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Posted 16 April 2019 - 0807 AM

notre-dame-754.jpg?quality=90&strip=all&


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#53 sunday

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Posted 16 April 2019 - 2154 PM

Video of the nave after the fire

 

https://twitter.com/...269584665001984

 

Could have been way worse.


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#54 Stuart Galbraith

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Posted 17 April 2019 - 0157 AM

Macron says he is going to have it done in 5 years. Considering it took over a hundred years to build, I feel he is being a trifle overoptimistic. Even the relatively small repair at York took 4.


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#55 Ivanhoe

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Posted 17 April 2019 - 0634 AM

Yeah, I understand the urge for speed, but they need to take their time and make 1000 year repairs, not 10 year repairs. 


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#56 Stuart Galbraith

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Posted 17 April 2019 - 0644 AM

Exactly. Supposedly he wants it done for the 2024 Olympics. Which I think is missing the point, a Cathedral is for the ages, not special occasions. Its going to take months just to season the wood they are going to put back in the roof. When they find it.

 

Also, they dont seem to intend to replace the spire as built, they are going to put that out to international tender for architects to submit their own contributions. I just hope its more successful than the Pyramid in the Louvre.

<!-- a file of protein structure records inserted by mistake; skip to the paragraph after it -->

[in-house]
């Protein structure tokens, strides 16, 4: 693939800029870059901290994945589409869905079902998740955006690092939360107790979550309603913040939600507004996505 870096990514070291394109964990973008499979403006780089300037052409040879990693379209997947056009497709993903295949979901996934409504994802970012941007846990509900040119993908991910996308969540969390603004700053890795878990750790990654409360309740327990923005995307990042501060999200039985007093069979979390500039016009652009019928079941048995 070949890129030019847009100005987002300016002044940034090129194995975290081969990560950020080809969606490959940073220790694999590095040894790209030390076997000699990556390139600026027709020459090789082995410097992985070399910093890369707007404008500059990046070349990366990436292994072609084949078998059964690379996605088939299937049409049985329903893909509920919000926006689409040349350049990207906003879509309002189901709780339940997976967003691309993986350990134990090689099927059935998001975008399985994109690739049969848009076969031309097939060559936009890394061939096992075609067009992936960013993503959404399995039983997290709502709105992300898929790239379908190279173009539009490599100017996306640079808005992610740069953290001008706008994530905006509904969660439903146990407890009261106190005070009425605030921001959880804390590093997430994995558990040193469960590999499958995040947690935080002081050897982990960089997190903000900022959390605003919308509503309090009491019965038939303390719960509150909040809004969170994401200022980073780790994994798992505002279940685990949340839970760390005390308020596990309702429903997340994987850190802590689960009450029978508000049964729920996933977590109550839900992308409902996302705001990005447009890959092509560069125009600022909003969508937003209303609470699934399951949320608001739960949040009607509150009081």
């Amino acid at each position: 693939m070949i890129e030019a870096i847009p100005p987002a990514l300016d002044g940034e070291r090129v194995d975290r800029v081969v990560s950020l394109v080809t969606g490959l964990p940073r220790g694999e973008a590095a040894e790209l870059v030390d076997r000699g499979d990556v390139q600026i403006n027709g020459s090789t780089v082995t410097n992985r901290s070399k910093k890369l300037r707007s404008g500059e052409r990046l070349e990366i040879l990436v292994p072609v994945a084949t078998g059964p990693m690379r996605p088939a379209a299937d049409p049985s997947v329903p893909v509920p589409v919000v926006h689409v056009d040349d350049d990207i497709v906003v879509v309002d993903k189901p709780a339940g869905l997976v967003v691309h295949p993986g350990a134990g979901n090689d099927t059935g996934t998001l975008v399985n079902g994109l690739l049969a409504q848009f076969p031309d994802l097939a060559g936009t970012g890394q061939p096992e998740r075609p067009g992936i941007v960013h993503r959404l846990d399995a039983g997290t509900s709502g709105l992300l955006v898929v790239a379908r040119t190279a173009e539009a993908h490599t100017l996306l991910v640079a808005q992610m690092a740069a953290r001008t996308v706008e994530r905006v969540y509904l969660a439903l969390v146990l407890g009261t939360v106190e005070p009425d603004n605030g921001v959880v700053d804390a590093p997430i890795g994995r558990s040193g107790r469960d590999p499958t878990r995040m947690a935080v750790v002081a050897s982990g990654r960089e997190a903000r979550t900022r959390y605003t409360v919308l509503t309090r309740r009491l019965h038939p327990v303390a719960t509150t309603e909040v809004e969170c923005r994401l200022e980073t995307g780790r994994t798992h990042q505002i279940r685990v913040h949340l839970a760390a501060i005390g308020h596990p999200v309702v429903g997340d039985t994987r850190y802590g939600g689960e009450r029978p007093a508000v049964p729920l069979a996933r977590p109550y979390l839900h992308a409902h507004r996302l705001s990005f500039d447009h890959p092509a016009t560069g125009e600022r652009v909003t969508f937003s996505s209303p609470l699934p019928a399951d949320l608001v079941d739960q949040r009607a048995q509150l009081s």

Hearing a bit more today about the evacuation, apparently the Cathedral had an evacuation plan worked out for contingencies like this, which is why they seem to have been so successful in getting so much out.


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#57 Rick

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Posted 17 April 2019 - 0655 AM

notre-dame-754.jpg?quality=90&strip=all&

Psalm 46:10


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#58 Stuart Galbraith

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Posted 17 April 2019 - 0707 AM

If you like that, you will probably appreciate this.

 

Coventry_Cathedral_burnt_cross.jpg

 

 

https://en.wikipedia..._Cross_of_Nails

The Charred Cross and the Cross of Nails were created after the cathedral was bombed during the Coventry Blitz of the Second World War. The cathedral stonemason, Jock Forbes, saw two wooden beams lying in the shape of a cross and tied them together. A replica of the Charred Cross built in 1964 has replaced the original in the ruins of the old cathedral on an altar of rubble. The original is now kept on the stairs linking the cathedral with St Michael's Hall below.